The seeds of the cardamom plant, which is indigenous to Southeast Asia, especially India, are used to make a spice. The cardamom plant is a member of the Zingiberaceae family and genuine cardamom is grouped as Elettaria cardamomum. The seeds are used to make a spice that is heady, as well as aromatic and people in Europe, have been using this spice since roughly 1214 A.D. while people in India have been using it for a very long time. Currently, cardamom is grown in several parts of the world, including India, Sri Lanka, Nepal, Thailand, Central America, Mexico, and Guatemala. Besides adding essence to foods, cardamom is also used to prepare traditional medicines.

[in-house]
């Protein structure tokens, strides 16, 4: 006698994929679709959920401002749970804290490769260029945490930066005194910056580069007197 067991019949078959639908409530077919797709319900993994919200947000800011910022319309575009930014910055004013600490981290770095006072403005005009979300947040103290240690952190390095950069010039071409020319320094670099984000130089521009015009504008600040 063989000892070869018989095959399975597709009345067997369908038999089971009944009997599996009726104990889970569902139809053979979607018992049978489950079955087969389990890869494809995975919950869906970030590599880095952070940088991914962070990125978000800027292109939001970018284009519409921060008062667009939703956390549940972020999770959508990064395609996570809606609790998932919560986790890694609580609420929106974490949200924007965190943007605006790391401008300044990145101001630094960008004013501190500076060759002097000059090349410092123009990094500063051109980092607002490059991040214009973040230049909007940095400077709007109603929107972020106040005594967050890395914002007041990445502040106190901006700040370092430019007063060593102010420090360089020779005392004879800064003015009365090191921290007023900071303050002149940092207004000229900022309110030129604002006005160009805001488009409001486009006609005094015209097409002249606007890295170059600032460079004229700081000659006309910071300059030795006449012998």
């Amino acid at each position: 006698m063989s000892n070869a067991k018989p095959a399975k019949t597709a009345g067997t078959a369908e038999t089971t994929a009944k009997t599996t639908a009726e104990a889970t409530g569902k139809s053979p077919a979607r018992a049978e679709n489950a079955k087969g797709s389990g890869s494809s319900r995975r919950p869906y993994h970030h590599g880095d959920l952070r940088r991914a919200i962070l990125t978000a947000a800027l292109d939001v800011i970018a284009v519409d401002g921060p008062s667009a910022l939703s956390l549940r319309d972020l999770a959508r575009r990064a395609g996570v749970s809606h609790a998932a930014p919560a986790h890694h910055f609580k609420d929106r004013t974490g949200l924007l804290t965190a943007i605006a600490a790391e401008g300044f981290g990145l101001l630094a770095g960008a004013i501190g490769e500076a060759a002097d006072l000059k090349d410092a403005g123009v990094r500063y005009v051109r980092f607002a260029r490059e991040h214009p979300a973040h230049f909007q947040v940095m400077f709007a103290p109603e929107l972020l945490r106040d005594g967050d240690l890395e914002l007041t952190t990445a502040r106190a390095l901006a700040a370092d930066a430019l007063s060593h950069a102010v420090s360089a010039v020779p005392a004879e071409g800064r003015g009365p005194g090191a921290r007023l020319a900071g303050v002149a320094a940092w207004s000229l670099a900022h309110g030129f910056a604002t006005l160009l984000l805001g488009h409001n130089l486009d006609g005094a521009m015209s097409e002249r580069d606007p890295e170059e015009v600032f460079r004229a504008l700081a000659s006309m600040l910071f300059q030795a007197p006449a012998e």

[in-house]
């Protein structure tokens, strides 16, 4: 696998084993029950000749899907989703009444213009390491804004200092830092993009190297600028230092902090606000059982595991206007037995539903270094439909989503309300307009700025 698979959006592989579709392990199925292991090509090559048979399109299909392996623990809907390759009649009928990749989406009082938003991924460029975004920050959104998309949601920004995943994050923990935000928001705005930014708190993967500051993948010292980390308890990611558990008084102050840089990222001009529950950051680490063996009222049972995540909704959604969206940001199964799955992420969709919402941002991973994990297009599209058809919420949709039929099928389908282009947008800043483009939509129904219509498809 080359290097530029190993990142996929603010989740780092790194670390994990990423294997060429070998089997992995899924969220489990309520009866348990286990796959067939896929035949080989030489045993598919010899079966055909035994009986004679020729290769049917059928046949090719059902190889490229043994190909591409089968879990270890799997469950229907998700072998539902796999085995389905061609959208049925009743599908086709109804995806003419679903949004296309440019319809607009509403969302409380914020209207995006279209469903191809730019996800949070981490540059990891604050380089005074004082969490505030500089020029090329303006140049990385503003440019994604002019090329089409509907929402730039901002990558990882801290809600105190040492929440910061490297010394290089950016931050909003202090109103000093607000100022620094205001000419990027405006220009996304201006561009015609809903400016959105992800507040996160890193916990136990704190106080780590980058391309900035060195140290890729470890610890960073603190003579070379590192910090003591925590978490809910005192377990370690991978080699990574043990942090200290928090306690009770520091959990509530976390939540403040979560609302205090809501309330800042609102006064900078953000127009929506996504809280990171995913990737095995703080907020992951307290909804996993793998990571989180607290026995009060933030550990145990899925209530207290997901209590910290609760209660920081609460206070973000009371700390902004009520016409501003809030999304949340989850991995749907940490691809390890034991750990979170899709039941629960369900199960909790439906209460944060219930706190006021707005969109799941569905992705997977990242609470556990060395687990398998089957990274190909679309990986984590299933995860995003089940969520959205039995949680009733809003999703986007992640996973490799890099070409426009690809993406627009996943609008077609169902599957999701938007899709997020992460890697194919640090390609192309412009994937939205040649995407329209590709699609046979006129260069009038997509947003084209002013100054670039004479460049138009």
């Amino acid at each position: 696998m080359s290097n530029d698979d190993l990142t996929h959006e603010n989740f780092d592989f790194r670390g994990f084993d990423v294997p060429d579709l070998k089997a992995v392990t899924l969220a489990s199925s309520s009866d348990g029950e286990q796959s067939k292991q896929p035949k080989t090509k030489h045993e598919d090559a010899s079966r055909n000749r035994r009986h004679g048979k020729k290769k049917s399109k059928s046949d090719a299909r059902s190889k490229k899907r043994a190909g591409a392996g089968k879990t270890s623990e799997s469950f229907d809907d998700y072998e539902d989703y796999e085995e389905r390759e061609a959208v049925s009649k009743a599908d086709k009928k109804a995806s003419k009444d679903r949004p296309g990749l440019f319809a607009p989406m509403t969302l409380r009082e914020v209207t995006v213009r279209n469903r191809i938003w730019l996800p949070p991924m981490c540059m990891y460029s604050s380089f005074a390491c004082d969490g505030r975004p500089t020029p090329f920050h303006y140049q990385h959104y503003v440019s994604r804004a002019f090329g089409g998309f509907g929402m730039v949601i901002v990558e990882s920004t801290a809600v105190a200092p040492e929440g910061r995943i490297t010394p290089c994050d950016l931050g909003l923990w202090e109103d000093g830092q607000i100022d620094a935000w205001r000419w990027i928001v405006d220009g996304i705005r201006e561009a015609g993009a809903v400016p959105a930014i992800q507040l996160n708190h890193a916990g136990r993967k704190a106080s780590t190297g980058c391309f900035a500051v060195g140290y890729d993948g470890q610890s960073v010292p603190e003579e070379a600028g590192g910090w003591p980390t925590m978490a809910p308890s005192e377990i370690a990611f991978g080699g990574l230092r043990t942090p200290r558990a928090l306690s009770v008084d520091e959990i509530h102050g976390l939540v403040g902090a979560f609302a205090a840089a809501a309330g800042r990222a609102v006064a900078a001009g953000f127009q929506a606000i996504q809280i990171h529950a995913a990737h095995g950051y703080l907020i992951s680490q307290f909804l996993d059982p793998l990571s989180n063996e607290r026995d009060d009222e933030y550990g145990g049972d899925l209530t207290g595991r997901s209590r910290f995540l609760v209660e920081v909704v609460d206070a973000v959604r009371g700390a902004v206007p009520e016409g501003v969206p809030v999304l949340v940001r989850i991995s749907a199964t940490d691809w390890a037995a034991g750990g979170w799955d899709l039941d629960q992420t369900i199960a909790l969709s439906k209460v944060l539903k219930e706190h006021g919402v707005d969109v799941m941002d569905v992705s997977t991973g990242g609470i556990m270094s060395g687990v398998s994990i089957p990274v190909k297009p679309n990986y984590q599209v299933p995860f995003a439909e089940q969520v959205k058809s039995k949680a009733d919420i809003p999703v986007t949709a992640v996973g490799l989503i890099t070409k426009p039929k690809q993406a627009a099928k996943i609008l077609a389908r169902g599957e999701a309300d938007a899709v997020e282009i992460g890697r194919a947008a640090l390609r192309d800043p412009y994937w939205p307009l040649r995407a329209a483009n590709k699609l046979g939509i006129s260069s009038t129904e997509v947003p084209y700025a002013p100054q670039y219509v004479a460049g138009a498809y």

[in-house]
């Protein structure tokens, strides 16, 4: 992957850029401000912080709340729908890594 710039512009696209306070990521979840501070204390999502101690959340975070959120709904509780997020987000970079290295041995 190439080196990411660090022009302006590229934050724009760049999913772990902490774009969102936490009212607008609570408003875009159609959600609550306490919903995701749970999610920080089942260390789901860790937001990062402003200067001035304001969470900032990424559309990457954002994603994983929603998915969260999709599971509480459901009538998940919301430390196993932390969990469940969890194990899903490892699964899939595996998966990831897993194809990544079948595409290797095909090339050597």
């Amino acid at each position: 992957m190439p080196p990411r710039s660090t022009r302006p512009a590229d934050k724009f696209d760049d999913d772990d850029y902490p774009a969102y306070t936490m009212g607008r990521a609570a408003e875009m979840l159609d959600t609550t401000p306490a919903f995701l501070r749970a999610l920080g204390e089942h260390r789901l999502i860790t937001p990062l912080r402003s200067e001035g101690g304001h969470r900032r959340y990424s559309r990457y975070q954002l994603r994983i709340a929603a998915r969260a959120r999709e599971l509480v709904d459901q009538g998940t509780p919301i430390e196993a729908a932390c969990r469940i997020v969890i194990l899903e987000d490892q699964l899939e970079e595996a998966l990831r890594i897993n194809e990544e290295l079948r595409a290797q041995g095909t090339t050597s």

The typical firm cardamom seeds that are used in the form of spice are sold in their pods, after removing the seeds from the pods or most commonly after pounding the seeds to make a powder. The texture of the cardamom seed pods are akin to that of a rough paper and can be bought a split or as a whole. Ideally, you should buy the whole pods because when bought otherwise, the spice may give up its essence very quickly. Cardamom is a very well-liked herb in India, where the plants grow naturally in the forests and are available in two major types – Malabar and Mysore, both names of well-known cities in south India. The Mysore variety encloses additional limonene as well as cineol, which makes this type of cardamom extremely fragrant.